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Geezer Free

Born in 1943.

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Recent Comments

  1. 1 day ago on Pedro X. Molina

    I have the same First Amendment rights as The New York Times, and vice versa, even though I’m an individual human being and it is a corporation.

  2. 1 day ago on Pedro X. Molina

    Every one of us has a right to publish anything we choose. That right is not limited to those who are in the business of publishing things.

  3. 1 day ago on Pedro X. Molina

    “Freedom of the press” applies to everyone, not just those in the news business.

  4. 1 day ago on Pedro X. Molina

    The First Amendment applies to everyone equally, not just those in the “news” business.

  5. 1 day ago on Pedro X. Molina

    “I have never understood why it is “greed” to want to keep the money you have earned but not greed to want to take somebody else’s money.”

    ― Thomas Sowell, Barbarians inside the Gates and Other Controversial Essays

    Ink and paper cost money. Should there be a limit on how much money a newspaper can spend to express the opinions of its owners?

  6. 2 days ago on Nick Anderson

    “People with actual degrees, who have actually studied this”:

    Richard Lindzen. Judith Curry.

  7. 3 days ago on Rob Rogers

    Congress writes the laws. The courts apply those laws to resolve disputes.

  8. 3 days ago on Jeff Stahler

    From Wikipedia:

    While the original purpose of the doctrine was to ensure that viewers were exposed to a diversity of viewpoints, it was used by both the Kennedy and later the Johnson administration to combat political opponents operating on talk radio.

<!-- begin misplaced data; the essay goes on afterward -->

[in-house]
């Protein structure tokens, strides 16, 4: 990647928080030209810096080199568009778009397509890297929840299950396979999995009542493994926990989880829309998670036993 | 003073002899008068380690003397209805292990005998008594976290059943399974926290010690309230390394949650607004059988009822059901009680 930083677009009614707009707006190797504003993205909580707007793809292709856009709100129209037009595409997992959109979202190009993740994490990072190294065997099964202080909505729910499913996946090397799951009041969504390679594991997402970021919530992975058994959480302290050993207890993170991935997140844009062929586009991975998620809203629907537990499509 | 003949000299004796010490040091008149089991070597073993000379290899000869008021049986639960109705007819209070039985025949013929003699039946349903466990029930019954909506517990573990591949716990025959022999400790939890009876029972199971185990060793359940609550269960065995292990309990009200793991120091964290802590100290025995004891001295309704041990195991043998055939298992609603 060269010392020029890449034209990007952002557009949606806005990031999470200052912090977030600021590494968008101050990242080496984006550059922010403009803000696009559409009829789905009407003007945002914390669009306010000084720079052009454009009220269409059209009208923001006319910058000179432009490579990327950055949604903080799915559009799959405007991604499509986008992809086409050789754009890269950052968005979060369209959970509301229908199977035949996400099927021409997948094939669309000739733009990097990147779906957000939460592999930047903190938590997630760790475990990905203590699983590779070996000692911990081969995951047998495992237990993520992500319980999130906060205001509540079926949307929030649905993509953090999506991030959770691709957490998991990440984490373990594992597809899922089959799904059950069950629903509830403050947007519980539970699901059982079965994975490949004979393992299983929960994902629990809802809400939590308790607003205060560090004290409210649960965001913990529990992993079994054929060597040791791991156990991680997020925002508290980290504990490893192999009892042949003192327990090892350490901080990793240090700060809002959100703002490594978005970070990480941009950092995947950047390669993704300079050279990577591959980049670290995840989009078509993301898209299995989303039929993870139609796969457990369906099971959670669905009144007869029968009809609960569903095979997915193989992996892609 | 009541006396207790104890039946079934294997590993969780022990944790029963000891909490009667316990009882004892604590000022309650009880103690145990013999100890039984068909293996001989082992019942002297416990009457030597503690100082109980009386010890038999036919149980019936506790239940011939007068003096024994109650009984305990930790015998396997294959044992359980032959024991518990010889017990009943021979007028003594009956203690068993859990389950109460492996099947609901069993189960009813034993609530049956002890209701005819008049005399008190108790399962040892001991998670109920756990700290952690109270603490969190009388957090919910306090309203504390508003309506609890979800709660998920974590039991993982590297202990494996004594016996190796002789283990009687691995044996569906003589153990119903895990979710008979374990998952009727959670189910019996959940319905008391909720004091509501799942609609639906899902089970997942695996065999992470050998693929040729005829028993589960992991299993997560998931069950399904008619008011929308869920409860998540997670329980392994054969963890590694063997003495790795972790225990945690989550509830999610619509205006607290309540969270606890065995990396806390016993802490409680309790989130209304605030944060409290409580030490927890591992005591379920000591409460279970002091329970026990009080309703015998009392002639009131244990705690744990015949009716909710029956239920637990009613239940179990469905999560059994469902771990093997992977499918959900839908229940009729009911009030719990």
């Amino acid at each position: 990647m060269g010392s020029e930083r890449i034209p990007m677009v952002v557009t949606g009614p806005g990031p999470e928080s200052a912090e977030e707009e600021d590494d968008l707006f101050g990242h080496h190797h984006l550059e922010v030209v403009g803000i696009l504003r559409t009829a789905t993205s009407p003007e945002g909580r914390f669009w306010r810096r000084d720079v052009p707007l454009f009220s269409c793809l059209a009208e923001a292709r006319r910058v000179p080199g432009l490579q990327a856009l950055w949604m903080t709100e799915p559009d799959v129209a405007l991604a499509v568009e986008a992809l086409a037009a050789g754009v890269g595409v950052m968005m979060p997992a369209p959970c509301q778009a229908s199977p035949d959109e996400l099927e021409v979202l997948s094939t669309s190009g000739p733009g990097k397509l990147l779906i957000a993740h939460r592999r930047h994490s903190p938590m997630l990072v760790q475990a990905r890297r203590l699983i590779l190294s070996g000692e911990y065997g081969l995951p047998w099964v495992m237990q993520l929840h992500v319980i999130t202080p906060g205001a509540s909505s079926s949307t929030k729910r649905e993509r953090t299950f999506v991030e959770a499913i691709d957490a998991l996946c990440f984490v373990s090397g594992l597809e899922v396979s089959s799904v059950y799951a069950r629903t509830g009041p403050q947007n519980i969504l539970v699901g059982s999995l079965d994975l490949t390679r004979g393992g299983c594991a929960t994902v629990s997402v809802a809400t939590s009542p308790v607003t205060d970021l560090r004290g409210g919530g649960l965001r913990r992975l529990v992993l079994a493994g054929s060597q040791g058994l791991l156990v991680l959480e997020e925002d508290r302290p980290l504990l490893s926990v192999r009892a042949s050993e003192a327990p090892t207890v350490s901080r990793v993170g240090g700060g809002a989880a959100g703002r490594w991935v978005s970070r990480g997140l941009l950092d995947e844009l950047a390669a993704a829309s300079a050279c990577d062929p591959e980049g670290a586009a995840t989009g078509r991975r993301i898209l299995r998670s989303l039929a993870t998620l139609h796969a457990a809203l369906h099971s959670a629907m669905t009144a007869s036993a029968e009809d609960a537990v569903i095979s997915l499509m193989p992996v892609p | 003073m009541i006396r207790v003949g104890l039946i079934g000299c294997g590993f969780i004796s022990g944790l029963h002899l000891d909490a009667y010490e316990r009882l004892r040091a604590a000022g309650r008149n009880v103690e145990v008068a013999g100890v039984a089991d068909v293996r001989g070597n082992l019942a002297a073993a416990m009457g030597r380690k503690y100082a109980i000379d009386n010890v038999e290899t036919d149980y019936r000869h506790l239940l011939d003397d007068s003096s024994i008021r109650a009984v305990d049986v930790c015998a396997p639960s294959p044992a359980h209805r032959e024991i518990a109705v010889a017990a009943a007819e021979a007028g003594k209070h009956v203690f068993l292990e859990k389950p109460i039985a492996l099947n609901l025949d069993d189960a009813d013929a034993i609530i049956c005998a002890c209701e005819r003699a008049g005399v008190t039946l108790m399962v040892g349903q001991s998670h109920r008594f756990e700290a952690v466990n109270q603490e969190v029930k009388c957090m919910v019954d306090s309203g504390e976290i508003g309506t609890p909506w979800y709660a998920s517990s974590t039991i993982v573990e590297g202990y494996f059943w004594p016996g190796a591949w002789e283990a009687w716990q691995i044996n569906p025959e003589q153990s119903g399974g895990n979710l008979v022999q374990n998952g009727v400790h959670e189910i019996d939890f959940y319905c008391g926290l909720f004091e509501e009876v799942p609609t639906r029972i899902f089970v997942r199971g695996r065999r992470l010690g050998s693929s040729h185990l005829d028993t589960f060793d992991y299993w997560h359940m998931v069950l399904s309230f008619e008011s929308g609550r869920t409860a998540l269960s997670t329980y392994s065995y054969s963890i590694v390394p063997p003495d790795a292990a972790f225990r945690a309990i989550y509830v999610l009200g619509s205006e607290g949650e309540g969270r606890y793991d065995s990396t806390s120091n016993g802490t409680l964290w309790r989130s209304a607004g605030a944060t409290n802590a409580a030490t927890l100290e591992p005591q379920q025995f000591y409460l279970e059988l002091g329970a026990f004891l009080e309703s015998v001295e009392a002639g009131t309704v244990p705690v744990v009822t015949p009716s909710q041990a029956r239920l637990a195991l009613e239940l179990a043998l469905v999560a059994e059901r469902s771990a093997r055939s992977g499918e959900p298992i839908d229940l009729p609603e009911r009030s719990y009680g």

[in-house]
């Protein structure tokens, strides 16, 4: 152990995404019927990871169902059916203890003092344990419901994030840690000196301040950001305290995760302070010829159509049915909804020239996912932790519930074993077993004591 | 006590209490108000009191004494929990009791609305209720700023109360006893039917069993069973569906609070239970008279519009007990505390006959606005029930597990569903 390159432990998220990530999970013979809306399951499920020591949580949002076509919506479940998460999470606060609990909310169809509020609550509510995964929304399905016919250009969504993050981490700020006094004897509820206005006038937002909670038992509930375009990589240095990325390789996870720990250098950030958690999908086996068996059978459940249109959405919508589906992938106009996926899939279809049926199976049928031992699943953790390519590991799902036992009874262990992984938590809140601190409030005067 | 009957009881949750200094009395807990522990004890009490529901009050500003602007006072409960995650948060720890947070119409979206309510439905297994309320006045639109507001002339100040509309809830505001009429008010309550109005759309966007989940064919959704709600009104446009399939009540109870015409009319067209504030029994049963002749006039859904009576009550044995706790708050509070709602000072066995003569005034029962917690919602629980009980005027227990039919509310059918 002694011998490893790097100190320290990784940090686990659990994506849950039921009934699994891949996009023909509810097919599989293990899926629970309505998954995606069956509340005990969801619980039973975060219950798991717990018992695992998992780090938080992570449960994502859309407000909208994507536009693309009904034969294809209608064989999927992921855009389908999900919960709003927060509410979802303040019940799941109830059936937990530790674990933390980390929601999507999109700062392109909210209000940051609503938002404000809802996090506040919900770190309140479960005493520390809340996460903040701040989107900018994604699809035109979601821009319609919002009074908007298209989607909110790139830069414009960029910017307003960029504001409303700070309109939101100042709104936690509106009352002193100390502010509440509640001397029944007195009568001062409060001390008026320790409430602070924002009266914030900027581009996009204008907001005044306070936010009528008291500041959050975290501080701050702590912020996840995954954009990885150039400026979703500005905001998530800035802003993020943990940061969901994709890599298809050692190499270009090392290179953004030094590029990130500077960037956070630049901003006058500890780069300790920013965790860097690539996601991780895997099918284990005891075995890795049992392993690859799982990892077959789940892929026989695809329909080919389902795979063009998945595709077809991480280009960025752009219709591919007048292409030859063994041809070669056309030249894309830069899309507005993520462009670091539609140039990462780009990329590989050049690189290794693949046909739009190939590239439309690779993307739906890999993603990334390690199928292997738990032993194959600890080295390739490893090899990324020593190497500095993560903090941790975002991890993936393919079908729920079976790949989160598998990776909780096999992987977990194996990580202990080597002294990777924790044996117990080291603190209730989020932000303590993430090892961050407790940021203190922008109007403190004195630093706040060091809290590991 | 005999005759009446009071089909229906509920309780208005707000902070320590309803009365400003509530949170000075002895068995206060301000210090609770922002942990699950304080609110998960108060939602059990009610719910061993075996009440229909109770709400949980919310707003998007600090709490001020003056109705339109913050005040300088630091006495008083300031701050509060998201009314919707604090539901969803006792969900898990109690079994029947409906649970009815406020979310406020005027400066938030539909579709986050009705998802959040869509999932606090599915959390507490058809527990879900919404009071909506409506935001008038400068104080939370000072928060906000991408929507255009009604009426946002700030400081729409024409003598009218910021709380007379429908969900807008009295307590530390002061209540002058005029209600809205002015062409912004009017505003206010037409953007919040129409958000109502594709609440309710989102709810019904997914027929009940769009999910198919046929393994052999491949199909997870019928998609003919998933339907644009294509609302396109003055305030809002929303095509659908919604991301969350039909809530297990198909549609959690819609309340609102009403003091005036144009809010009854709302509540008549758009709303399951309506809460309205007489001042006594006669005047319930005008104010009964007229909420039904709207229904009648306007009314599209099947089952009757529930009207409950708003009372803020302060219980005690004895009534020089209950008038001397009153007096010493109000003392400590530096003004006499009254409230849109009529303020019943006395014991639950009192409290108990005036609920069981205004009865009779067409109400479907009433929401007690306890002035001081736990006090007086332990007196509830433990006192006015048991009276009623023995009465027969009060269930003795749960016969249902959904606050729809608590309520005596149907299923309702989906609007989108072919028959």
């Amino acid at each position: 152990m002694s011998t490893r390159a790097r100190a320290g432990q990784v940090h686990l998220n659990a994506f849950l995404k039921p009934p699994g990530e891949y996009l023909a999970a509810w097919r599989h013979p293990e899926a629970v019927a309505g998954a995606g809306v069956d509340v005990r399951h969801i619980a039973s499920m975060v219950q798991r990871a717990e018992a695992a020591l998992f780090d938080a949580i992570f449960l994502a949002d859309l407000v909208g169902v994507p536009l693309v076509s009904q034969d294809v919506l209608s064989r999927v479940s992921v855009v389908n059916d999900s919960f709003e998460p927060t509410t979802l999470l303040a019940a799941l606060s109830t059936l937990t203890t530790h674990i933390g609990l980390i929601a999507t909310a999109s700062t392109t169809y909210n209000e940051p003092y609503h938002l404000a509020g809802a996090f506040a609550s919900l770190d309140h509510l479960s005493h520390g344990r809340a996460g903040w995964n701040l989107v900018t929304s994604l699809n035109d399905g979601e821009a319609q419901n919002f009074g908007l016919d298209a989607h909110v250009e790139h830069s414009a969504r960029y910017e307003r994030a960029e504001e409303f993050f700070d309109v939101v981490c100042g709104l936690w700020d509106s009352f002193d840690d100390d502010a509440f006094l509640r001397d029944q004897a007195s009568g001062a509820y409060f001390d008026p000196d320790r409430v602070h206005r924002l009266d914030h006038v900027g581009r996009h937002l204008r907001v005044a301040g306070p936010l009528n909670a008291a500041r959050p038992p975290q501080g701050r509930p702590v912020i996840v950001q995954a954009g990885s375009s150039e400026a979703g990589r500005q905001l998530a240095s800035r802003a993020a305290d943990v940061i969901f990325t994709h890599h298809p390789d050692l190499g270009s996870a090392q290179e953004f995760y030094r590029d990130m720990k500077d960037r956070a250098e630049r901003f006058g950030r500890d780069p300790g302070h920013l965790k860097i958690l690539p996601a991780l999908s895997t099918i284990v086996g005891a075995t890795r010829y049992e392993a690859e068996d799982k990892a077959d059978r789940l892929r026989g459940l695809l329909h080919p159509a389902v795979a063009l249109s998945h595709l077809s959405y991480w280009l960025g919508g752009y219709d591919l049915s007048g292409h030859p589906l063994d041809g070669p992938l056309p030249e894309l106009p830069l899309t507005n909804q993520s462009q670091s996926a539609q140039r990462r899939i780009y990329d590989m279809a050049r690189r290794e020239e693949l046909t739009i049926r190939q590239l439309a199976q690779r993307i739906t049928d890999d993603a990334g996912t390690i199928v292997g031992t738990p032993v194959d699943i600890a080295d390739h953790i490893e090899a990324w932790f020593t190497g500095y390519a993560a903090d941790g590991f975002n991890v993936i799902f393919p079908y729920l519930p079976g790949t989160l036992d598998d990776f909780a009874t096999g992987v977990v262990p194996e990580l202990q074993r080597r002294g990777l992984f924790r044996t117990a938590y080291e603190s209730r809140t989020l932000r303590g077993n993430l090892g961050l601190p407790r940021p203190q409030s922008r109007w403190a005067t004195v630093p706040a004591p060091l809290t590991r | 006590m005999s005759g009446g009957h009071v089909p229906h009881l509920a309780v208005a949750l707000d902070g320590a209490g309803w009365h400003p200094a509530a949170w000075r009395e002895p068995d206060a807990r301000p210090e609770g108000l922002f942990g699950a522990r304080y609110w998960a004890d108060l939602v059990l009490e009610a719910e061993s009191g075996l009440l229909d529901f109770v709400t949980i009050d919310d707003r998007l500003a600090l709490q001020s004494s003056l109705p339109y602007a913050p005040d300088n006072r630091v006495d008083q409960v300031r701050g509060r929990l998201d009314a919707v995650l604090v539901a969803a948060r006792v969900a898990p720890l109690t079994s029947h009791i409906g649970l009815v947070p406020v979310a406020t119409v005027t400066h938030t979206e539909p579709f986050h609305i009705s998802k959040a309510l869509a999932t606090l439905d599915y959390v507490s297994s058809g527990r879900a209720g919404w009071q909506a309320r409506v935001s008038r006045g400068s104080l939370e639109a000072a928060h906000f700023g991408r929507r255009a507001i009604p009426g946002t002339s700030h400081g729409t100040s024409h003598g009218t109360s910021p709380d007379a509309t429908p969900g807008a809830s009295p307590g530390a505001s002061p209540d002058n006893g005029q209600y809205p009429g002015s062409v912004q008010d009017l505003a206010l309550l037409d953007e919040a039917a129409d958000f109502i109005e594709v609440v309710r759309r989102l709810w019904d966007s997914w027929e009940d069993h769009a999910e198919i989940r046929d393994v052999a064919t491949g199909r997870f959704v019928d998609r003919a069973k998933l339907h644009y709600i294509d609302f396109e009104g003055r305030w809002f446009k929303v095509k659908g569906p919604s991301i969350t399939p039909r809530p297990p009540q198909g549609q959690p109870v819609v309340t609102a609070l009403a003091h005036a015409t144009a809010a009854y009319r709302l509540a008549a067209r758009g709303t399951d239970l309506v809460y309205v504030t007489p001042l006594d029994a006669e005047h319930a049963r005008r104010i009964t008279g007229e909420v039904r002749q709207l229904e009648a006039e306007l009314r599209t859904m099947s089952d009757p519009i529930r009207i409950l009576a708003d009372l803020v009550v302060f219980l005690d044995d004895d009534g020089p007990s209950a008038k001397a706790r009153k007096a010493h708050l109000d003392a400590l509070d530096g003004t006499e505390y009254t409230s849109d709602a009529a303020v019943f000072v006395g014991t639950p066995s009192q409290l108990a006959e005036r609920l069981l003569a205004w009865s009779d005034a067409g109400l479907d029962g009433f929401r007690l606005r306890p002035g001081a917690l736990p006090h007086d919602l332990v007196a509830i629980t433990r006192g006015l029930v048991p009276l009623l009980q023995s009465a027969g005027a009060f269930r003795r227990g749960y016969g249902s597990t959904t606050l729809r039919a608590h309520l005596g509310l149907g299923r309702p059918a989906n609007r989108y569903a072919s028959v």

9. 3 days ago on Rob Rogers

    The first paragraph of the Court’s opinion:

    Congress has long restricted access to “‘machinegun[s],’” a category of firearms defined by the ability to “shoot, automatically more than one shot . . . by a single function of the trigger.” 26 U. S. C. §5845(b); see also 18 U. S. C. §922(o). Semiautomatic firearms, which require shooters to reengage the trigger for every shot, are not machineguns. This case asks whether a bump stock—an accessory for a semiautomatic rifle that allows the shooter to rapidly reengage the trigger (and therefore achieve a high rate of fire)—converts the rifle into a “machinegun.” We hold that it does not and therefore affirm.

  10. 3 days ago on Joe Heller

    The first paragraph of the Court’s opinion:

    Congress has long restricted access to “‘machinegun[s],’” a category of firearms defined by the ability to “shoot, automatically more than one shot . . . by a single function of the trigger.” 26 U. S. C. §5845(b); see also 18 U. S. C. §922(o). Semiautomatic firearms, which require shooters to reengage the trigger for every shot, are not machineguns. This case asks whether a bump stock—an accessory for a semiautomatic rifle that allows the shooter to rapidly reengage the trigger (and therefore achieve a high rate of fire)—converts the rifle into a “machinegun.” We hold that it does not and therefore affirm.